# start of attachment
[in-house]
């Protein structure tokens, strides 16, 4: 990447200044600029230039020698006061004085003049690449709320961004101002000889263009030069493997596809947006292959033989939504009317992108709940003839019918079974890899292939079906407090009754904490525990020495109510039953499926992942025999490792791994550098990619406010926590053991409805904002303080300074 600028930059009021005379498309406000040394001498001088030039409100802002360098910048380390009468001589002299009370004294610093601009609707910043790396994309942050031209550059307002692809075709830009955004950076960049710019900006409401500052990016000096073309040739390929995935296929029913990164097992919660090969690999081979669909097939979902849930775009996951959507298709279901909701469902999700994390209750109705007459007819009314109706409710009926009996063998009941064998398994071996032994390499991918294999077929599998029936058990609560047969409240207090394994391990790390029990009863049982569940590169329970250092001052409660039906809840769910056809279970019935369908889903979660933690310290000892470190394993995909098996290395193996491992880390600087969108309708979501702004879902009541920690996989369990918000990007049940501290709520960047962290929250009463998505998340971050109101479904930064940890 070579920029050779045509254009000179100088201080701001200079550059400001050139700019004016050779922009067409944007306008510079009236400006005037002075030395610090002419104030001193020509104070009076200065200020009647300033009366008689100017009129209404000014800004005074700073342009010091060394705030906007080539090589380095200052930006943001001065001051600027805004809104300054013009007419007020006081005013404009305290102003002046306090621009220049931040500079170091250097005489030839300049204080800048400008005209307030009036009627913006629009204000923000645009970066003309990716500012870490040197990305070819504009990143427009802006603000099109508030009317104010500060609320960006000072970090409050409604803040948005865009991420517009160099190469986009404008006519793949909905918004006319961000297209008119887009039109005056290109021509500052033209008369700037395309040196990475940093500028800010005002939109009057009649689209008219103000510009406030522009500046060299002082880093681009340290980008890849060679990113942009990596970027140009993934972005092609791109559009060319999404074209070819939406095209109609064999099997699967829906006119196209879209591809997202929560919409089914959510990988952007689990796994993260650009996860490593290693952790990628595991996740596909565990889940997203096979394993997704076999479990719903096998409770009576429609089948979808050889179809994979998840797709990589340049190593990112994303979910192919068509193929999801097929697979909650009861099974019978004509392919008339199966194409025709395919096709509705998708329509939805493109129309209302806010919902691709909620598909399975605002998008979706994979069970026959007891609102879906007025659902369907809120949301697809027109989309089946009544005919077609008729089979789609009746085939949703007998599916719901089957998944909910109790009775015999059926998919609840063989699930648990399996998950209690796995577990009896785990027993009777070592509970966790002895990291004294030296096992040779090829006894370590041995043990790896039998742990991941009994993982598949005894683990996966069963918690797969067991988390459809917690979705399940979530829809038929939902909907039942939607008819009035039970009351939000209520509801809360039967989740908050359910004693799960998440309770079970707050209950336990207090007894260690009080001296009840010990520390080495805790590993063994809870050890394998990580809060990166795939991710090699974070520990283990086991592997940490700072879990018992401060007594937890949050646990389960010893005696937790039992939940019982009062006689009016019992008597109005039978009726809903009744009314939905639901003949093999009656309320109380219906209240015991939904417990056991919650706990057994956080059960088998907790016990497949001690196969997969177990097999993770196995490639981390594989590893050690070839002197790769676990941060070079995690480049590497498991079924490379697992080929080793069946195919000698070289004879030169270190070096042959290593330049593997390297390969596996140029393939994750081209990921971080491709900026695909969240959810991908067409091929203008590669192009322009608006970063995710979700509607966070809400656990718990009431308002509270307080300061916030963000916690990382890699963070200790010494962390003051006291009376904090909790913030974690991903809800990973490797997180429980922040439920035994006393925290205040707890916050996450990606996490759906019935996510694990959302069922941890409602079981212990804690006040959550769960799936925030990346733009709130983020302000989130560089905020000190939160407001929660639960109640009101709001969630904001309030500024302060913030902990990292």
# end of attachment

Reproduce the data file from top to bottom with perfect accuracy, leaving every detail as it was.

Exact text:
[in-house]
């Protein structure tokens, strides 16, 4: 990447200044600029230039020698006061004085003049690449709320961004101002000889263009030069493997596809947006292959033989939504009317992108709940003839019918079974890899292939079906407090009754904490525990020495109510039953499926992942025999490792791994550098990619406010926590053991409805904002303080300074 600028930059009021005379498309406000040394001498001088030039409100802002360098910048380390009468001589002299009370004294610093601009609707910043790396994309942050031209550059307002692809075709830009955004950076960049710019900006409401500052990016000096073309040739390929995935296929029913990164097992919660090969690999081979669909097939979902849930775009996951959507298709279901909701469902999700994390209750109705007459007819009314109706409710009926009996063998009941064998398994071996032994390499991918294999077929599998029936058990609560047969409240207090394994391990790390029990009863049982569940590169329970250092001052409660039906809840769910056809279970019935369908889903979660933690310290000892470190394993995909098996290395193996491992880390600087969108309708979501702004879902009541920690996989369990918000990007049940501290709520960047962290929250009463998505998340971050109101479904930064940890 070579920029050779045509254009000179100088201080701001200079550059400001050139700019004016050779922009067409944007306008510079009236400006005037002075030395610090002419104030001193020509104070009076200065200020009647300033009366008689100017009129209404000014800004005074700073342009010091060394705030906007080539090589380095200052930006943001001065001051600027805004809104300054013009007419007020006081005013404009305290102003002046306090621009220049931040500079170091250097005489030839300049204080800048400008005209307030009036009627913006629009204000923000645009970066003309990716500012870490040197990305070819504009990143427009802006603000099109508030009317104010500060609320960006000072970090409050409604803040948005865009991420517009160099190469986009404008006519793949909905918004006319961000297209008119887009039109005056290109021509500052033209008369700037395309040196990475940093500028800010005002939109009057009649689209008219103000510009406030522009500046060299002082880093681009340290980008890849060679990113942009990596970027140009993934972005092609791109559009060319999404074209070819939406095209109609064999099997699967829906006119196209879209591809997202929560919409089914959510990988952007689990796994993260650009996860490593290693952790990628595991996740596909565990889940997203096979394993997704076999479990719903096998409770009576429609089948979808050889179809994979998840797709990589340049190593990112994303979910192919068509193929999801097929697979909650009861099974019978004509392919008339199966194409025709395919096709509705998708329509939805493109129309209302806010919902691709909620598909399975605002998008979706994979069970026959007891609102879906007025659902369907809120949301697809027109989309089946009544005919077609008729089979789609009746085939949703007998599916719901089957998944909910109790009775015999059926998919609840063989699930648990399996998950209690796995577990009896785990027993009777070592509970966790002895990291004294030296096992040779090829006894370590041995043990790896039998742990991941009994993982598949005894683990996966069963918690797969067991988390459809917690979705399940979530829809038929939902909907039942939607008819009035039970009351939000209520509801809360039967989740908050359910004693799960998440309770079970707050209950336990207090007894260690009080001296009840010990520390080495805790590993063994809870050890394998990580809060990166795939991710090699974070520990283990086991592997940490700072879990018992401060007594937890949050646990389960010893005696937790039992939940019982009062006689009016019992008597109005039978009726809903009744009314939905639901003949093999009656309320109380219906209240015991939904417990056991919650706990057994956080059960088998907790016990497949001690196969997969177990097999993770196995490639981390594989590893050690070839002197790769676990941060070079995690480049590497498991079924490379697992080929080793069946195919000698070289004879030169270190070096042959290593330049593997390297390969596996140029393939994750081209990921971080491709900026695909969240959810991908067409091929203008590669192009322009608006970063995710979700509607966070809400656990718990009431308002509270307080300061916030963000916690990382890699963070200790010494962390003051006291009376904090909790913030974690991903809800990973490797997180429980922040439920035994006393925290205040707890916050996450990606996490759906019935996510694990959302069922941890409602079981212990804690006040959550769960799936925030990346733009709130983020302000989130560089905020000190939160407001929660639960109640009101709001969630904001309030500024302060913030902990990292």